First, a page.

Housing Animals on an Urban Farm
By Liz Greene
If you’re looking to expand your urban farming effort to include animals, it’s important to check your city’s zoning codes to determine what animals are allowed — and under what conditions. If you have approval from the city, consider getting your neighbors’ blessing before you buy your first chicken or goat. People are more likely to accept your new critters as being part of the neighborhood when they’re communicated with openly.
Although there are numerous animals that can be kept successfully on an urban farm, for the sake of brevity, I’m only going to cover the three most popular: Chickens, goats, and bees.
Chicken-keeping has exploded in popularity lately, and it’s not hard to see why. Chickens make fantastic pets — with the added benefit of producing fresh eggs.
Keeping your chickens productive and healthy starts with feeding them the best food you can afford. The bulk of their diet should be a premium laying mash or pellet. Supplement this with occasional fresh fruit, green vegetables, mealworms, and other healthy treats.
Observe your chickens’ health and interaction daily — this makes it easier to recognize when something is wrong. A sick chicken is often less active and has an unkempt appearance. However, not all diseases show the same symptoms. If you find one of your chickens is ill, quarantine them and call the vet immediately.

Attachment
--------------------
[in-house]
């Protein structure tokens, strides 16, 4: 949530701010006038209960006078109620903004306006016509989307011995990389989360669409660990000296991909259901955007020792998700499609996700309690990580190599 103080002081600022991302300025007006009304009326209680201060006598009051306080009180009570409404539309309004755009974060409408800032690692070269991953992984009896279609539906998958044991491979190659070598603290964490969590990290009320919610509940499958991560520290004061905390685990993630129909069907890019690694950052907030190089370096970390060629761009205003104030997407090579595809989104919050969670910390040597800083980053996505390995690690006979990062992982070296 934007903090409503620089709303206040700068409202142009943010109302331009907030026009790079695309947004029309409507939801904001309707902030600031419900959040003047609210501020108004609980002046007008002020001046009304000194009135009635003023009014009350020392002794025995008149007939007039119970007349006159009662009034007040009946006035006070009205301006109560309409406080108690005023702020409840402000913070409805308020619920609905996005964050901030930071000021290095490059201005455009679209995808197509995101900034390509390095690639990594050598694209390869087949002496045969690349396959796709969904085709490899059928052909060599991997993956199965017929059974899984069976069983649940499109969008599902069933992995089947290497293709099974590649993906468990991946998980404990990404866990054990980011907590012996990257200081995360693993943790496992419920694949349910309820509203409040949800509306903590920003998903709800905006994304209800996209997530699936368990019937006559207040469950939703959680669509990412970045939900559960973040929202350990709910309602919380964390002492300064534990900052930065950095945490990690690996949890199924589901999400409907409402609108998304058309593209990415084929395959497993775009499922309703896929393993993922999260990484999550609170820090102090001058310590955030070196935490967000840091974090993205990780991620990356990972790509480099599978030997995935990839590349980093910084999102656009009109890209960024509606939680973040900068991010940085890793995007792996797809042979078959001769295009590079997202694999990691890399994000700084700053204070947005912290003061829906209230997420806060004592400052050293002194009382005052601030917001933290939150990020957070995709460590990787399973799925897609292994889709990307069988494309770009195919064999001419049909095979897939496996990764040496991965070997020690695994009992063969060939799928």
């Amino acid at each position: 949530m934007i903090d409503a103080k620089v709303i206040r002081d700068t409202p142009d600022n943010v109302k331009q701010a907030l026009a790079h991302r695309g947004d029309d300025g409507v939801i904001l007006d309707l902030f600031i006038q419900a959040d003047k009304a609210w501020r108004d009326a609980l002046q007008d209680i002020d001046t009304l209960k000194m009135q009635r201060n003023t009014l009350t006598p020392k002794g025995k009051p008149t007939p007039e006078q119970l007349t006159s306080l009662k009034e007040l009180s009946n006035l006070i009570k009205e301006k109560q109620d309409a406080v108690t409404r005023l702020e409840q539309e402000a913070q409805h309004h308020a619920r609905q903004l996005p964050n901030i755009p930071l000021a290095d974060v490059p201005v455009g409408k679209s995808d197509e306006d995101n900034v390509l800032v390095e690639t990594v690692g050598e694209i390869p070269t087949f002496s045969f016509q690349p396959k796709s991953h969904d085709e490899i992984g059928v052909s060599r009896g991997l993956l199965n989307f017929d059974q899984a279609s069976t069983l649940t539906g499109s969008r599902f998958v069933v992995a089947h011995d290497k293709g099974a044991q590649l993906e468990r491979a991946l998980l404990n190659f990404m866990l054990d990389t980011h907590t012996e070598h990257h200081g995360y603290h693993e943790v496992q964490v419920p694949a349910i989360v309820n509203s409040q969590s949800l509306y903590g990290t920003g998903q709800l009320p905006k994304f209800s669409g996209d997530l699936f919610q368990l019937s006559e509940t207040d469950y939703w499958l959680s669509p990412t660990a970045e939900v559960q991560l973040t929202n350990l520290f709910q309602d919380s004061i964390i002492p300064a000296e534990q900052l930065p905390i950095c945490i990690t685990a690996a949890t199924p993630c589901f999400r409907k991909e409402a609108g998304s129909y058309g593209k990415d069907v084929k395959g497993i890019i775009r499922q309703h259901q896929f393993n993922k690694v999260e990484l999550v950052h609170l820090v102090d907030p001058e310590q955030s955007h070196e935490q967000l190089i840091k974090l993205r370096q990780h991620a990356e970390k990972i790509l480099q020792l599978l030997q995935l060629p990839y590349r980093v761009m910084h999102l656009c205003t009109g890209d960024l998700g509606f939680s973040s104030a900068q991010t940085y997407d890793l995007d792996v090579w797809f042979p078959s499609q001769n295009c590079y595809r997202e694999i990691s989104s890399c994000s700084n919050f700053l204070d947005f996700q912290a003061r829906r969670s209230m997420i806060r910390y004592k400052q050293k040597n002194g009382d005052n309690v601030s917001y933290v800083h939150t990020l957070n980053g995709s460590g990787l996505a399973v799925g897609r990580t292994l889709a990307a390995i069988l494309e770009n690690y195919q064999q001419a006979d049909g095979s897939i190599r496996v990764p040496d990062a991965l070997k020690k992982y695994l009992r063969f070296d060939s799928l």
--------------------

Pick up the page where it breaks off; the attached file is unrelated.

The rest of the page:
A roaming chicken is a happy chicken, so let your chickens have free range of your property. Keep your flock safe during the day with a six-foot privacy fence and plenty of shrubs and bushes to take shelter under. If hawks and other birds of prey are a common concern, you may have to confine your chickens to a covered run.
Nighttime safety demands a predator-proof coop. Ensure raccoons, cats, and other animals can’t gain access to your flock by installing secure latches and wire-mesh fencing with small enough openings to prevent predators from reaching through the bars and grabbing your chickens.
Goats can be tricky to keep, but they’re incredibly endearing and well worth the effort. Plus, fresh milk and the ability to make your own cheese whenever you want aren’t a bad addition to the bargain.
Green forage and quality hay should form the foundation of your goats’ diet, along with varying amounts of a concentrated grain ration to balance out nutrients. Since goats refuse to eat dirty hay, your hay manger should be both easy to clean and constructed in a manner that prevents your goats from pulling out and trampling the hay.
Goat housing doesn’t have to be overly complicated. As long as it’s ventilated and draft-free, simple structures like three-sided shelters and port-a-huts work well. What is important is keeping your goats’ housing clean. This will cut down on flies, parasites, diseases, and odors. You can choose to remove manure daily or use a deep litter system wherein you regularly layer fresh bedding and then muck it out twice a year.
A good fence is essential for containing goats — and goats aren’t easy to contain. There are two fencing types that work well for goats: multi-strand, high-tensile electric fence and woven wire fencing. Woven wire fencing for goats is around 4 feet tall — be sure to choose openings that are 4 in. x 4 in. or smaller to keep goats from getting their heads stuck in the fence. For electric fencing, wires should be closely spaced (5 to 6 wires spaced to an overall height of 40 to 46 inches).